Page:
Singer, composer, heart throb, pioneer – all are accurate descriptions of Robert Michael Nesmith. Most easily identified by his trademark bluish wool hat with pompom, Nesmith fashioned a diversified career within music and also in film.
Michael Nesmith was born on December 30, 1942 in Houston, Texas. His parents had divorced when he was only 3 years old and he and his mother Bette moved to Dallas. Nesmith attended Thomas Jefferson High School, where he performed in musicals and in the school’s choir.
Michael’s mother, Bette Nesmith, was a legal secretary in Houston, Texas. Due to her hobby of painting, she came up with the idea and invented Liquid Paper typing correction fluid and made an enormous fortune overnight. He inherited half his mother’s $50 million estate from the sale of Liquid Paper; the rest finances a private think tank.
Michael spent fourteen months in the U.S. Air Force where he tipped over a general’s airplane while cleaning it.
After his tour of duty, Nesmith was given a guitar as a Christmas present from his mother and stepfather. Learning as he went, he played solo and in a series of working bands, performing folk, country, and occasionally rock and roll. His verse poems became the basis for song lyrics, and after moving to Los Angeles with his first wife and friend John London, he signed a publishing deal for his songs. Nesmith’s “Mary, Mary” was recorded by the Paul Butterfield Blues Band, while “Different Drum” and “Some of Shelly’s Blues” were recorded by Linda Ronstadt and the Stone Poneys. “Pretty Little Princess,” written in 1965, was recorded by Frankie Laine and released as a single in 1968 on ABC Records. Later, “Some of Shelly’s Blues” and “Propinquity (I’ve Just Begun to Care)” were made popular by the Nitty Gritty Dirt Band on their 1970 album Uncle Charlie & His Dog Teddy.
Nesmith was a self-described “failure” growing up. “I just didn’t do anything,” he said in his famous 1965 screen test for _The Monkees (1966)_ ; he expanded on this in a 1968 Australian radio interview by noting, “I was just starving and writing music.” He got work as a session guitarist up and down the East Coast before moving to Los Angeles with his wife Phyllis Barbour in 1965. He managed to get a record contract with Colpix Records and released several 45s as well as appearing on ‘Lloyd Thaxton’s’ syndicated teen dance show.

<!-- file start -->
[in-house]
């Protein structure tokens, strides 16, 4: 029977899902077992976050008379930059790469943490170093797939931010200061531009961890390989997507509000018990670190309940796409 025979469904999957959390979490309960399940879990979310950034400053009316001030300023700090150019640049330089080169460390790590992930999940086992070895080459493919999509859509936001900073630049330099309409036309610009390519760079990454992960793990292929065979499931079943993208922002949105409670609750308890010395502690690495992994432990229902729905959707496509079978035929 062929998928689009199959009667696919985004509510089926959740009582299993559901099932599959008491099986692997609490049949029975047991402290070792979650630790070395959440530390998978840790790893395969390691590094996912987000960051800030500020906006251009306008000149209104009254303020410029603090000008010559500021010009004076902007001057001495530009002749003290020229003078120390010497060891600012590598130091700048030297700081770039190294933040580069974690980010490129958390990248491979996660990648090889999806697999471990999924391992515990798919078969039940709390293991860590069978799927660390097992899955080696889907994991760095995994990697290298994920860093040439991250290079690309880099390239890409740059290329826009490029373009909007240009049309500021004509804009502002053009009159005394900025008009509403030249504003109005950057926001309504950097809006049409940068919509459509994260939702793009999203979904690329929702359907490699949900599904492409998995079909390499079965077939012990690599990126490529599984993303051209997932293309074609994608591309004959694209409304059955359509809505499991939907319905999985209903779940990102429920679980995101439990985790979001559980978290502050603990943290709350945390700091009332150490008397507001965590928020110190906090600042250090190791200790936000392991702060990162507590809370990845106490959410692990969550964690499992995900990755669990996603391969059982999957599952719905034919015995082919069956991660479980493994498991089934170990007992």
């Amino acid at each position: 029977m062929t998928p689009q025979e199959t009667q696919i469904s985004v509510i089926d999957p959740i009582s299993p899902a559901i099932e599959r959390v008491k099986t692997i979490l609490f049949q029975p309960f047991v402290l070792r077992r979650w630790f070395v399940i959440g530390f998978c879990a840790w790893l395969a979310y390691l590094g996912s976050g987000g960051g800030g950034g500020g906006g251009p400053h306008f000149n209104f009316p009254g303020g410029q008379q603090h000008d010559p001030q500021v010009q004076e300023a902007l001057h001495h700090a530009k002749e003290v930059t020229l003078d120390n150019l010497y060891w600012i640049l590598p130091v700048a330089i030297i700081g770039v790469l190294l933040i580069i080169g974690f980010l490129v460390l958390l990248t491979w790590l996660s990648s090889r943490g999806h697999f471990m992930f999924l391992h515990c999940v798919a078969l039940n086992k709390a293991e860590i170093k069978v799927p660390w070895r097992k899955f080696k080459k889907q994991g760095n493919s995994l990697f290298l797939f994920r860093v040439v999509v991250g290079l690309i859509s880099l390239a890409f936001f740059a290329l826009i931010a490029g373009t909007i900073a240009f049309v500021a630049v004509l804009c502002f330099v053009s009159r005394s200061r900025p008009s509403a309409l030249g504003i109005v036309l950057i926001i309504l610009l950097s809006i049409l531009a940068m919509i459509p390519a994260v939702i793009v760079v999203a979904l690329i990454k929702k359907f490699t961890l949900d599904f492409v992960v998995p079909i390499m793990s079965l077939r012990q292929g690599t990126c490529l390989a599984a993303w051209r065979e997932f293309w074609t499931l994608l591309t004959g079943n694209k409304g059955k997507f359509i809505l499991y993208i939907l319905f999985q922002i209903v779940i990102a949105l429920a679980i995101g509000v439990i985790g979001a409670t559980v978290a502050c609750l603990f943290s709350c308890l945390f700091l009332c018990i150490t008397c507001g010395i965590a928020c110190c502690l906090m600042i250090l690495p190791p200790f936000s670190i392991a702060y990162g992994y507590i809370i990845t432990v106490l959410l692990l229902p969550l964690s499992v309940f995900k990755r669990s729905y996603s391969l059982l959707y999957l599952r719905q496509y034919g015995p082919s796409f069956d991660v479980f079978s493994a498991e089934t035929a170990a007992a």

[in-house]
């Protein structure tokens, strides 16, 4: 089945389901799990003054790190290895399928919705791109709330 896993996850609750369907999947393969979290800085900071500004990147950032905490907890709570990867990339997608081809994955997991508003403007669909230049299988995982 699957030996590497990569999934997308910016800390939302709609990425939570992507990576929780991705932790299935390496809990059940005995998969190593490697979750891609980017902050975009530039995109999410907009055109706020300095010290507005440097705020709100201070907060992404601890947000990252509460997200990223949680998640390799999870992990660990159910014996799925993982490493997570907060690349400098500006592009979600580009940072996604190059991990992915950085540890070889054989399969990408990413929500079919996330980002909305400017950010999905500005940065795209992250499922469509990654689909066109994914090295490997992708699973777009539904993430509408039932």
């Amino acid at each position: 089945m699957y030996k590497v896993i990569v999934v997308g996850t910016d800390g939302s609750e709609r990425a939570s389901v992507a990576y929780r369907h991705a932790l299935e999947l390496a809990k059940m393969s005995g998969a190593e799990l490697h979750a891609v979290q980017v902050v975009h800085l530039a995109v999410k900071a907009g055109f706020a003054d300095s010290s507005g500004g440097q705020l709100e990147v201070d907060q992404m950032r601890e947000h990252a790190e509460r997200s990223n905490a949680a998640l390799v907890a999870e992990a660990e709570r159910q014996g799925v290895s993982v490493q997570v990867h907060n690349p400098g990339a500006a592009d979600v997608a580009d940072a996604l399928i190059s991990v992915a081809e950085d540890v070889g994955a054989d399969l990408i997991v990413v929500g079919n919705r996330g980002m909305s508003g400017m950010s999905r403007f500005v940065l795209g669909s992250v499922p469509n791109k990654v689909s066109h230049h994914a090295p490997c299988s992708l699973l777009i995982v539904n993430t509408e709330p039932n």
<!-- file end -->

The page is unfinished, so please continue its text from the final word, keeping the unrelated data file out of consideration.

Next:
He had actually been “labelmates” with Davy Jones earlier, as both were signed to the Colpix Records label, though they’d apparently never met. His first professional recording (under the pseudonym “Michael Blessing”) was a folk music single entitled “What Seems To Be the Problem, Officer? While Jones had released a modestly successful LP and single by 1965, Nesmith’s two singles hadn’t gotten far past the promotional stage. The Colpix label (belonging to Columbia Pictures, and controlled by Screen Gems) was dissolved in 1966, to make way for the new Colgems label–with The Monkees as its centerpiece.
Michael published several songs through different companies before signing his contracts for The Monkees. Since he was already signed to Screen Gems as a songwriter, the company next bought up Nesmith’s earlier publishing, so his songs could be used for the Monkees
He arrived for his first interview for The Monkees wearing a wool cap, to keep the hair out of his eyes while driving his motorcycle around town (Nesmith also carried a bag of laundry, to be done at a nearby laundromat on his way home). Producers Bob Rafelson and Bert Schneider remembered him as “Wool Hat”; they wanted to name his Monkees character that, but Nesmith refused.
In describing his famous wool hat”It had a life of its own. I used to take it off and put it in a little house, feed it . . . ”
When Nesmith won the role for The Monkees (1966) he was the first of all involved to see where the show and the music would go. Nesmith produced tracks for The Monkees even before TV series filming began; he has said “about a hundred” tracks were made by himself, Micky, Peter, and Davy in the first half of 1966, and among the songs recorded was his composition “The Girl I Knew Somewhere.”
The Gretsch guitar company built a one-off natural finish 12-string electric guitar for Nesmith when he was performing with The Monkees (Gretsch had a promotional deal with the group). He earlier played a customized Gretsch twelve-string, which had originally been a six-string model. Nesmith used this guitar for his appearances on the television series, as well as The Monkees’ live appearances in 1966 and 1967. Beginning in 1968, Nesmith used a white 6-string Gibson SG for his live appearances with The Monkees. He would use that guitar in their motion picture Head for the live version of “Circle Sky,” and also for the final original Monkees tour in 1969 with Davy Jones and Micky Dolenz. In a post on his Facebook page in 2011, Nesmith reported that both guitars were stolen in the early 1970s.
The hiring of Don Kirshner quashed this group gestation, but Nesmith continued to produce tracks for the group, usually with Micky Dolenz providing co-lead or harmony vocals; the trademark of Nesmith’s 1966-produced tracks was the stellar deep bass work of Robert West.
Being the leader of the group by virtue of having the strongest musical vision and polish, Nesmith challenged the controlling powers, culminating in the famous “That could have been your head!” near-brawl with Columbia executives in late 1966-early 1967 that left a wall torn open.